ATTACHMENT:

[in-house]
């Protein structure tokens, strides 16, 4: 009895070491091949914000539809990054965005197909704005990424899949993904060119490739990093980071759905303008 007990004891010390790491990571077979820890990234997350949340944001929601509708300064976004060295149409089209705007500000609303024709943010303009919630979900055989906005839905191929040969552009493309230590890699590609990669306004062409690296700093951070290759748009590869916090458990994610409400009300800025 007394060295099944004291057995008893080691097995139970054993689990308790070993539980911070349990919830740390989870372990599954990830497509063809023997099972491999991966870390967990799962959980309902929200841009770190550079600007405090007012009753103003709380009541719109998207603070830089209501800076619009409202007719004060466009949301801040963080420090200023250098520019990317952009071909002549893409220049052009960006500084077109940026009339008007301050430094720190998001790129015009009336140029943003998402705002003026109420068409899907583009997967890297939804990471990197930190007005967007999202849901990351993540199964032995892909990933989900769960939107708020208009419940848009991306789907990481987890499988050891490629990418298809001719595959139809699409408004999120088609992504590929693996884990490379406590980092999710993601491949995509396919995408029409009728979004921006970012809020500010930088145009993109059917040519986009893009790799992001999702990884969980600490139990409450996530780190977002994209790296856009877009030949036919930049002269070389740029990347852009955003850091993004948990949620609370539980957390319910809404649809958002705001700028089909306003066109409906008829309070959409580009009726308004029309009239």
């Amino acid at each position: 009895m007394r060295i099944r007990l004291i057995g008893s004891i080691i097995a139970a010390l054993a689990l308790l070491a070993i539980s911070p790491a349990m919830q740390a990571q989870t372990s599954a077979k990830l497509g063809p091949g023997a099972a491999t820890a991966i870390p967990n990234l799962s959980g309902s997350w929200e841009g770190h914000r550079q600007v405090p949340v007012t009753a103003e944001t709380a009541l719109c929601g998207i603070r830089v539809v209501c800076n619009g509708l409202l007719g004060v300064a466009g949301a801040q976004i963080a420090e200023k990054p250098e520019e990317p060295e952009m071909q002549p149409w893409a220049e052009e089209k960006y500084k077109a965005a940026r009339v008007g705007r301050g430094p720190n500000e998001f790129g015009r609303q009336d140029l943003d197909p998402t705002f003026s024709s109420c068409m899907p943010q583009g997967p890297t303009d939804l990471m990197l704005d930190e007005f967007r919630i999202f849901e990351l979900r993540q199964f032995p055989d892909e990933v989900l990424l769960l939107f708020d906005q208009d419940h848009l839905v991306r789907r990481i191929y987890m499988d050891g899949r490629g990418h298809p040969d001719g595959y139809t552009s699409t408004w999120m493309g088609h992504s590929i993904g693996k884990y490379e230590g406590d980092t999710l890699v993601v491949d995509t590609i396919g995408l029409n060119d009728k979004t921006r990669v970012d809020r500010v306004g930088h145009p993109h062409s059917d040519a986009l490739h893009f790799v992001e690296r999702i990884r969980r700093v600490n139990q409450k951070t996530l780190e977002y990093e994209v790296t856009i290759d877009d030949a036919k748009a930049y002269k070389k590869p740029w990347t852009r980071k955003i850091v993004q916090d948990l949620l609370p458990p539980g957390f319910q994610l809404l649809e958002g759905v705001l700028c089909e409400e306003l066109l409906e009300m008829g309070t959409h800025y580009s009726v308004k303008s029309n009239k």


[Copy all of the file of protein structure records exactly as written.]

[in-house]
């Protein structure tokens, strides 16, 4: 009895070491091949914000539809990054965005197909704005990424899949993904060119490739990093980071759905303008 007990004891010390790491990571077979820890990234997350949340944001929601509708300064976004060295149409089209705007500000609303024709943010303009919630979900055989906005839905191929040969552009493309230590890699590609990669306004062409690296700093951070290759748009590869916090458990994610409400009300800025 007394060295099944004291057995008893080691097995139970054993689990308790070993539980911070349990919830740390989870372990599954990830497509063809023997099972491999991966870390967990799962959980309902929200841009770190550079600007405090007012009753103003709380009541719109998207603070830089209501800076619009409202007719004060466009949301801040963080420090200023250098520019990317952009071909002549893409220049052009960006500084077109940026009339008007301050430094720190998001790129015009009336140029943003998402705002003026109420068409899907583009997967890297939804990471990197930190007005967007999202849901990351993540199964032995892909990933989900769960939107708020208009419940848009991306789907990481987890499988050891490629990418298809001719595959139809699409408004999120088609992504590929693996884990490379406590980092999710993601491949995509396919995408029409009728979004921006970012809020500010930088145009993109059917040519986009893009790799992001999702990884969980600490139990409450996530780190977002994209790296856009877009030949036919930049002269070389740029990347852009955003850091993004948990949620609370539980957390319910809404649809958002705001700028089909306003066109409906008829309070959409580009009726308004029309009239």
């Amino acid at each position: 009895m007394r060295i099944r007990l004291i057995g008893s004891i080691i097995a139970a010390l054993a689990l308790l070491a070993i539980s911070p790491a349990m919830q740390a990571q989870t372990s599954a077979k990830l497509g063809p091949g023997a099972a491999t820890a991966i870390p967990n990234l799962s959980g309902s997350w929200e841009g770190h914000r550079q600007v405090p949340v007012t009753a103003e944001t709380a009541l719109c929601g998207i603070r830089v539809v209501c800076n619009g509708l409202l007719g004060v300064a466009g949301a801040q976004i963080a420090e200023k990054p250098e520019e990317p060295e952009m071909q002549p149409w893409a220049e052009e089209k960006y500084k077109a965005a940026r009339v008007g705007r301050g430094p720190n500000e998001f790129g015009r609303q009336d140029l943003d197909p998402t705002f003026s024709s109420c068409m899907p943010q583009g997967p890297t303009d939804l990471m990197l704005d930190e007005f967007r919630i999202f849901e990351l979900r993540q199964f032995p055989d892909e990933v989900l990424l769960l939107f708020d906005q208009d419940h848009l839905v991306r789907r990481i191929y987890m499988d050891g899949r490629g990418h298809p040969d001719g595959y139809t552009s699409t408004w999120m493309g088609h992504s590929i993904g693996k884990y490379e230590g406590d980092t999710l890699v993601v491949d995509t590609i396919g995408l029409n060119d009728k979004t921006r990669v970012d809020r500010v306004g930088h145009p993109h062409s059917d040519a986009l490739h893009f790799v992001e690296r999702i990884r969980r700093v600490n139990q409450k951070t996530l780190e977002y990093e994209v790296t856009i290759d877009d030949a036919k748009a930049y002269k070389k590869p740029w990347t852009r980071k955003i850091v993004q916090d948990l949620l609370p458990p539980g957390f319910q994610l809404l649809e958002g759905v705001l700028c089909e409400e306003l066109l409906e009300m008829g309070t959409h800025y580009s009726v308004k303008s029309n009239k």